Devouring Photobooks #17 — Concrete Octopus by Kanemura Osamu
Since the start of this year, I have been working on a project in which I feature photographs that showcase the density of Hong Kong, both physically and psychologically. Then when I was browsing photobooks online I came across Kanemura, whose work I found relatable to my own. I guess my work is not really that unique.
About the photographer
Kanemura’s photographs tends to feature chaotic urban scenes. Electric wire, sign boards, reflections are the typical elements.
Curiously, I have not been able to find much information about Kanemura on the internet. But from what I can find, Kanemura tends to let the photographs speaks for themselves, without adding his own narratives to “guide” the reader into interpreting the photographs. He holds the views that photography is not a medium for a photographer to express his/her view. Instead the interpretation of a photograph is something out of the photographer’s control.
I found this article (in Chinese) which talks about Kanemura’s photographic style.
What do I think about the book
A neutral look
The photographs are documentation of the urban environment. You can see the photographs are not heavily exaggerated or manipulated. Kanemura used a Makina 67 medium format camera, which has a fixed 80mm f2.8 lens, equivalent to a 50mm lens in 135 format. It’s really the “standard” lens that is similar to the field of view of human eyes. The photographs also seems to be quite neutral in terms of contrast and exposure. This reflects his view on photography.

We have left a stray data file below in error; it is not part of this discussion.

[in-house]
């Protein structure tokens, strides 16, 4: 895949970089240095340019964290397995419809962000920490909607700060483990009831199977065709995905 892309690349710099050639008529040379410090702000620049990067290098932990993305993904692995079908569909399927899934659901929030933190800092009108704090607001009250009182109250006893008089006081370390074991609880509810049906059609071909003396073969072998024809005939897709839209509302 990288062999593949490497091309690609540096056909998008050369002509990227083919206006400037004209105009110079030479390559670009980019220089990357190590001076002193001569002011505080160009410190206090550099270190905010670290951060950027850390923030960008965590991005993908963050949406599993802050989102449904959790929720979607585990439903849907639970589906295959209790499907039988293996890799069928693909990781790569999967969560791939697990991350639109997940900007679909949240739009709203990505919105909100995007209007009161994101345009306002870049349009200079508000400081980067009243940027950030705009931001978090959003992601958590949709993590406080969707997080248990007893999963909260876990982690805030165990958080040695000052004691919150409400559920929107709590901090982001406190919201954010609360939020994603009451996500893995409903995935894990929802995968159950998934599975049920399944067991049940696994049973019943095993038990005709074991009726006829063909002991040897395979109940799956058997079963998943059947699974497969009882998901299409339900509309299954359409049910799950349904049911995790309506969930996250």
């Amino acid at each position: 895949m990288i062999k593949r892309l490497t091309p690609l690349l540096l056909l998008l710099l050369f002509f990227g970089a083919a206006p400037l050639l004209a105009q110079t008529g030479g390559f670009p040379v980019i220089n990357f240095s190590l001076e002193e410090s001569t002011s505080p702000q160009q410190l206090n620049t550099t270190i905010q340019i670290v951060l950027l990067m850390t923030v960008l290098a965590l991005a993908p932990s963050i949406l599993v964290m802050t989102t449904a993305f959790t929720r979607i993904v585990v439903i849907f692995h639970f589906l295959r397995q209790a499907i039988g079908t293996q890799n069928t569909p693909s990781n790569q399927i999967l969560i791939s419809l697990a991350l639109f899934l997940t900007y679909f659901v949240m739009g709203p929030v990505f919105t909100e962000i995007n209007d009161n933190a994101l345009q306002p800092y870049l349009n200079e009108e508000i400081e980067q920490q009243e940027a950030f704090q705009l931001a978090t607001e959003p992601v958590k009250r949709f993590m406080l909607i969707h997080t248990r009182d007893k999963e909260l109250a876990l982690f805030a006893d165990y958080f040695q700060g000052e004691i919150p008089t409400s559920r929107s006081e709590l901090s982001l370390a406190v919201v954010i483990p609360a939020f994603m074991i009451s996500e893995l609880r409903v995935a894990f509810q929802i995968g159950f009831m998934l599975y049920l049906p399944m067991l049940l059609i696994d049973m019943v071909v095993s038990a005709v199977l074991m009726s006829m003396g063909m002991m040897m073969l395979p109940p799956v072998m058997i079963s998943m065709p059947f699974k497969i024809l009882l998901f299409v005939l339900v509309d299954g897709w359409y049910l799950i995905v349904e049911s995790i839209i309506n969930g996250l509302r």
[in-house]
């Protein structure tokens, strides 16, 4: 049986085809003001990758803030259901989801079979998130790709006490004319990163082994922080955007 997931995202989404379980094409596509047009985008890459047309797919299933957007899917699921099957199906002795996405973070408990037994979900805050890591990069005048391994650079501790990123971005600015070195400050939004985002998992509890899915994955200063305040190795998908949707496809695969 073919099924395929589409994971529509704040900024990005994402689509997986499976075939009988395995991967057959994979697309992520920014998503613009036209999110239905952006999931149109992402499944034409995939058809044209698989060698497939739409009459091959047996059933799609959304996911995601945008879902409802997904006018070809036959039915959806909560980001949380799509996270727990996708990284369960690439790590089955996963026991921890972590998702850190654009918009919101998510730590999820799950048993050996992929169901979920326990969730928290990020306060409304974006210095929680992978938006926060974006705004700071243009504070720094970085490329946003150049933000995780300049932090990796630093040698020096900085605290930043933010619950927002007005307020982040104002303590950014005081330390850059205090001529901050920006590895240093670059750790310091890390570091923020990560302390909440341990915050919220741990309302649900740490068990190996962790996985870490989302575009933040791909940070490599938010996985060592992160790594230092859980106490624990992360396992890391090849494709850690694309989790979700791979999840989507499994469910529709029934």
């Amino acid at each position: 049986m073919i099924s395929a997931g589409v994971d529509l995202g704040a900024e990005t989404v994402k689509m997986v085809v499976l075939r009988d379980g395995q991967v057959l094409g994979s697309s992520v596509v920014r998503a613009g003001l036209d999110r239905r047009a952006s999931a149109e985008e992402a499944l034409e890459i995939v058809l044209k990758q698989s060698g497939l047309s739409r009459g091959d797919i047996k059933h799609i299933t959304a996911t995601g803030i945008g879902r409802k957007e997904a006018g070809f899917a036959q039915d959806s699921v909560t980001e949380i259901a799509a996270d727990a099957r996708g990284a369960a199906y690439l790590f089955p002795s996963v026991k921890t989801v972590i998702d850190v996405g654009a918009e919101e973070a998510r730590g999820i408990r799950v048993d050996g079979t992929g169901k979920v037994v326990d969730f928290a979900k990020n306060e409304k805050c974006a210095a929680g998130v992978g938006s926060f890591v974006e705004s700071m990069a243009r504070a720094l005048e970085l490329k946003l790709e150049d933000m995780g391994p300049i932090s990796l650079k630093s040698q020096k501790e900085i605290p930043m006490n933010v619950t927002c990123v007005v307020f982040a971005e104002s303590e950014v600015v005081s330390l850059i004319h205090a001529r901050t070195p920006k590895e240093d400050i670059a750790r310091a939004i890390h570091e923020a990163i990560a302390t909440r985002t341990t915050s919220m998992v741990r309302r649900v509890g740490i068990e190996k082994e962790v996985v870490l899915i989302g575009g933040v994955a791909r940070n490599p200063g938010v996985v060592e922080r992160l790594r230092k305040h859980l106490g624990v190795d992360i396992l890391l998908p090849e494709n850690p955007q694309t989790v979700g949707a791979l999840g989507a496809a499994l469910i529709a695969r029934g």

In his photographs there are so much detail, and yet they are different from other highly detailed photographs that draws you in and keep you glued to the photo.
Kanemura’s photographs are different in a sense that there are an overpowering amount of details that are “ordinary”, things that are all too common in an urban situation that they does not attract the viewer’s attention. As a result, our minds tend to read the whole photograph as a whole. We are more likely to marvel at the density portrayed in the photograph rather than the small individual elements like what the signboard says, or what the individuals are doing in the photographs.
Layering and Reflections
Another thing that I have noticed, is the use of reflection and layering. Layering is also what I do when I want to increase the cluster-phobic feeling in a photograph. It also added depth and sense of compression in a photograph. I am sure the effect would be more apparent if a longer lens was used.
As for reflection, in my opinion, creates an almost surreal feeling that distort perspectives and induce unfamiliarity to the viewer. The viewer often needs to take another micro second or two to figure out what is going on in the photograph.
It is certainly an inspiring and a humbling read for me. I will be keeping an eye out for his future publications.
Thank you for reading.
My photography page: